Apple Prints

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It’s officially fall, and that means it’s time for apple picking! Apple prints are an activity that never grows old, whether you’ve plucked your apples fresh from the tree or pick them up at the farmers’ market on a crisp autumn morning.

That’s exactly where Travis and I headed today. We set aside most of our bounty to eat, but saved an apple or two for artwork, thanks to the prompt in our latest Ranger Rick Jr.

Cut one apple in half, to make large prints. Cut a second apple into wedges. Dab the cut sides of the apples dry with a paper towel.

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Squirt paints onto a paper plate (or a piece of foil works, in a pinch). Dip the apples in paint, and press down on construction paper or watercolor paper.

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We didn’t make a flower like the magazine suggested, but it was fun to have two different shapes to work with. Travis said his picture was footprints – perhaps a dinosaur?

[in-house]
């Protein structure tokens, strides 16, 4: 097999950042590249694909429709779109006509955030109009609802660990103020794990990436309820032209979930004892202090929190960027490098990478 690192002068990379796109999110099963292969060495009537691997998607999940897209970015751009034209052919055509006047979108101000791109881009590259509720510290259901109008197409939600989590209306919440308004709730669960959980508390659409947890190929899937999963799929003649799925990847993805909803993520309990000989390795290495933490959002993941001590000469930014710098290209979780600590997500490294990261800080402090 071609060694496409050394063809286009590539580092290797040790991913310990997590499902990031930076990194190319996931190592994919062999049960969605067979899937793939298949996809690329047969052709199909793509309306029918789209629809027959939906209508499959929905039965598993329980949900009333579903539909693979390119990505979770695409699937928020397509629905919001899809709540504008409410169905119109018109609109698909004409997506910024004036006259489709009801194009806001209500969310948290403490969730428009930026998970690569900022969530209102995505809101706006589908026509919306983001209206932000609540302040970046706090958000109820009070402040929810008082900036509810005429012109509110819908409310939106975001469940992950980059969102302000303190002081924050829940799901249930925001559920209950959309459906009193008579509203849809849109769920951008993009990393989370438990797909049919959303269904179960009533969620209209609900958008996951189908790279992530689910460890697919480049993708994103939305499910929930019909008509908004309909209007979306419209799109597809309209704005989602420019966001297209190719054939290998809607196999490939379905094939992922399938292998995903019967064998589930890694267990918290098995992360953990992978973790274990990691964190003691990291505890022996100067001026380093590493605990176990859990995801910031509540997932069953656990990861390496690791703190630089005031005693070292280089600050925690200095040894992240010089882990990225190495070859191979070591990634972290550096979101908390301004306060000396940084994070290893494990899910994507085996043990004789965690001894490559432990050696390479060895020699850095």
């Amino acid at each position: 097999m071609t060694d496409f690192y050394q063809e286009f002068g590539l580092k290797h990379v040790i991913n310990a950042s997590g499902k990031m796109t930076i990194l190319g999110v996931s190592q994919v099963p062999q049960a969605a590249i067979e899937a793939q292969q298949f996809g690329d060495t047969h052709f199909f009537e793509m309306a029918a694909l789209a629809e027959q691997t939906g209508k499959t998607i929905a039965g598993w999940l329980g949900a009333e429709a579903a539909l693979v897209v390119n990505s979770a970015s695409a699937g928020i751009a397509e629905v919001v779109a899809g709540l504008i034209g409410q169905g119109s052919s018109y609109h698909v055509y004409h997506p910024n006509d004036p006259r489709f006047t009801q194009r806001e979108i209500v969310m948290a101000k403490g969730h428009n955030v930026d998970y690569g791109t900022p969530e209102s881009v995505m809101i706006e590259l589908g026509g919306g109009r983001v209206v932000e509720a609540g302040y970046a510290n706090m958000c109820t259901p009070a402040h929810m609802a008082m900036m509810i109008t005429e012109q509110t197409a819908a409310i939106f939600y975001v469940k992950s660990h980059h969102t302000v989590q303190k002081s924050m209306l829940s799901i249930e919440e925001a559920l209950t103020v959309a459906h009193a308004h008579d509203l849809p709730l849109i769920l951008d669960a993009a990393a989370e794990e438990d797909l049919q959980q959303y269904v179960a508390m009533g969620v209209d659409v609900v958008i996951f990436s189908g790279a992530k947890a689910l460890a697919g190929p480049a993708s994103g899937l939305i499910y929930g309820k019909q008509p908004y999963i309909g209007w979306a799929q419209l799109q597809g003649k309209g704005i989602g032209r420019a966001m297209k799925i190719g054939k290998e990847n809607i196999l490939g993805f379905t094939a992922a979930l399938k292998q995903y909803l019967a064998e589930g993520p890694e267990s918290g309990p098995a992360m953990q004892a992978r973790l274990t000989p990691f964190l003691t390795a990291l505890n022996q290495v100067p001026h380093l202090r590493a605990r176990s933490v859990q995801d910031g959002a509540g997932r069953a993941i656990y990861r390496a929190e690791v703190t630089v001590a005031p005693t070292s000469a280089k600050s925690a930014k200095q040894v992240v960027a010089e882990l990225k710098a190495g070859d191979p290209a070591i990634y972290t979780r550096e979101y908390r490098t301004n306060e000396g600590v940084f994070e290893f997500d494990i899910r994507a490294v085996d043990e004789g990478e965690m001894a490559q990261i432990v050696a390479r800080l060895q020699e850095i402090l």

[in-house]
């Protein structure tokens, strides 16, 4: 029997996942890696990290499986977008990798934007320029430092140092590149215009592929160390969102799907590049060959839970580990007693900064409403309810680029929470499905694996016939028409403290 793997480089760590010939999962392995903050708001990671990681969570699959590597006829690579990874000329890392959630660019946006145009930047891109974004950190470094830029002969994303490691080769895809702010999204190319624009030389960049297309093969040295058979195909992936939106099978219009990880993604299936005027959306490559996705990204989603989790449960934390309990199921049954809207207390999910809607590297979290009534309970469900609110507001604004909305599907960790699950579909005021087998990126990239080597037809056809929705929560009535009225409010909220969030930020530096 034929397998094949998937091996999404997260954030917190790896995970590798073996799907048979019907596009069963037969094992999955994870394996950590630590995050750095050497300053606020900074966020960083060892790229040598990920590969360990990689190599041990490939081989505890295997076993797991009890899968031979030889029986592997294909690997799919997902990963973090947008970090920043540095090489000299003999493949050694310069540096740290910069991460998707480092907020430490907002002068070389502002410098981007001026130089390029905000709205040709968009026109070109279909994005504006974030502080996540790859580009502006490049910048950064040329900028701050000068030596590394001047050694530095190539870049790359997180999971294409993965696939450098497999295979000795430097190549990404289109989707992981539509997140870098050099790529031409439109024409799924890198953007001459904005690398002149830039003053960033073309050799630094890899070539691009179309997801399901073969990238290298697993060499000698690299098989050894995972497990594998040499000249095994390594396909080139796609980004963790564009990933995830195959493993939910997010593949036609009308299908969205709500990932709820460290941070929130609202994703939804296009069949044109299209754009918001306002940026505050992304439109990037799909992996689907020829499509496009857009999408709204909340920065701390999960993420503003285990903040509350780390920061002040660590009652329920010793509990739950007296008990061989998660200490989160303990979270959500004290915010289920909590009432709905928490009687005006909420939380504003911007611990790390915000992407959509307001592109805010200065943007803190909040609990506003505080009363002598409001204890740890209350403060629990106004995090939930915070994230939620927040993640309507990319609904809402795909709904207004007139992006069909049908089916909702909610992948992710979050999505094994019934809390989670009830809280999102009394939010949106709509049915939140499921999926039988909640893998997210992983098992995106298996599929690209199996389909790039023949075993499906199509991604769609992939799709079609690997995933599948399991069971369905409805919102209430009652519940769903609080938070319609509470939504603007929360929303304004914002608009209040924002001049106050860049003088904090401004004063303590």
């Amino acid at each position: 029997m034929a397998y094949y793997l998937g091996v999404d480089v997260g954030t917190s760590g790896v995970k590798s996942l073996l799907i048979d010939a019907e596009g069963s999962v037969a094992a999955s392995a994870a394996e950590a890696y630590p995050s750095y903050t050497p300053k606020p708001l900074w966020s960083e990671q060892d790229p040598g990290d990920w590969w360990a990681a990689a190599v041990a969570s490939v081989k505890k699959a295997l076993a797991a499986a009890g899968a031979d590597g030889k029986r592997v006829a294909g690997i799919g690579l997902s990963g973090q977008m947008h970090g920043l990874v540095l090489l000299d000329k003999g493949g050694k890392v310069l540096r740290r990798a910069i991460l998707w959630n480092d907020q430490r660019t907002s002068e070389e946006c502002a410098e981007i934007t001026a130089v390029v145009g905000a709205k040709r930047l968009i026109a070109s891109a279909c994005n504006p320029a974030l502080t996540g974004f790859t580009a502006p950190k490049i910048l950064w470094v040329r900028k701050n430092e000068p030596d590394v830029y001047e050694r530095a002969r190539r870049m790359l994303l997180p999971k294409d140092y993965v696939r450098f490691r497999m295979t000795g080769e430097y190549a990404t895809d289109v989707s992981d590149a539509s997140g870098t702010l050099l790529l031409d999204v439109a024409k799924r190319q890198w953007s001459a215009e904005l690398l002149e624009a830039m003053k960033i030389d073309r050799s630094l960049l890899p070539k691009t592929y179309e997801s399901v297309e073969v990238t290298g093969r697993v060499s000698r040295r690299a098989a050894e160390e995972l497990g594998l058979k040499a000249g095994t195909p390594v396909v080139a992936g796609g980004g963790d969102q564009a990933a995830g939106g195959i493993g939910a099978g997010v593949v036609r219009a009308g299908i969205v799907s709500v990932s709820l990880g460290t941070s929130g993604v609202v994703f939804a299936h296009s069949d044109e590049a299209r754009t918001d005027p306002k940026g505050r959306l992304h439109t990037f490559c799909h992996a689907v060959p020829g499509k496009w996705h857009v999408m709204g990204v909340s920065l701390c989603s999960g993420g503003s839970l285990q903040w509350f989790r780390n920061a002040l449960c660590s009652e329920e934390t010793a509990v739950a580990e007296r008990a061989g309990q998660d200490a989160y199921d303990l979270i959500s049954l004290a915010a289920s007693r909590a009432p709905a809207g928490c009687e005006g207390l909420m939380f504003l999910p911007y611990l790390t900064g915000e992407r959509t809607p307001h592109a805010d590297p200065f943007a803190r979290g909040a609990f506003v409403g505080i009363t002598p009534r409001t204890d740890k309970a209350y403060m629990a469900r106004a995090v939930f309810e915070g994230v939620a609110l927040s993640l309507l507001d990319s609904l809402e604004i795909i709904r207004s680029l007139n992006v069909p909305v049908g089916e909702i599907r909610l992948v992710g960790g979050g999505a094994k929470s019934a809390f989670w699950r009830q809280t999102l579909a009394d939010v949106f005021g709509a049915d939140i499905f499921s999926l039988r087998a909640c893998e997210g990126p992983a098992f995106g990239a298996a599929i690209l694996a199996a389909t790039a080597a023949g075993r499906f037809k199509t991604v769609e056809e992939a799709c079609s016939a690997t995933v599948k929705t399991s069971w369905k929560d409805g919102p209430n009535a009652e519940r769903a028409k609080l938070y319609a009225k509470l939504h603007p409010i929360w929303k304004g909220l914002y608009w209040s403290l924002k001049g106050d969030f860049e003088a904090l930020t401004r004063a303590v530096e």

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We decided mommy’s print looked like some sort of buzzing insect.

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What will you make with your apple art? Happy fall!

Wild Moves

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I was a bit surprised to find no craft or Green Time in Travis’s latest issue of Ranger Rick Jr., but the magazine was full of fantastic facts and stories about animals, as always. It also included an activity to work those gross motor skills: copying the movements of wild animals.

First up was hopping like a kangaroo. This one was especially neat because the magazine pointed out that a kangaroo can jump 30 feet in one bound (!). We needed to pull out the yard stick to visualize that, and measured our own jumps.

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From there, we tried the article’s other suggestions, which had us waddling like a penguin, flapping like a duck, and pouncing like a cat.

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Travis was having so much fun that I encouraged him to decide which animal move he could do next. Soon we had slithering snakes;

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Trumpeting elephants;

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And a very ferocious lion (pictured at the top of this post).

A great prompt for imagination and to get us moving.

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Green Time: Camp in Your Backyard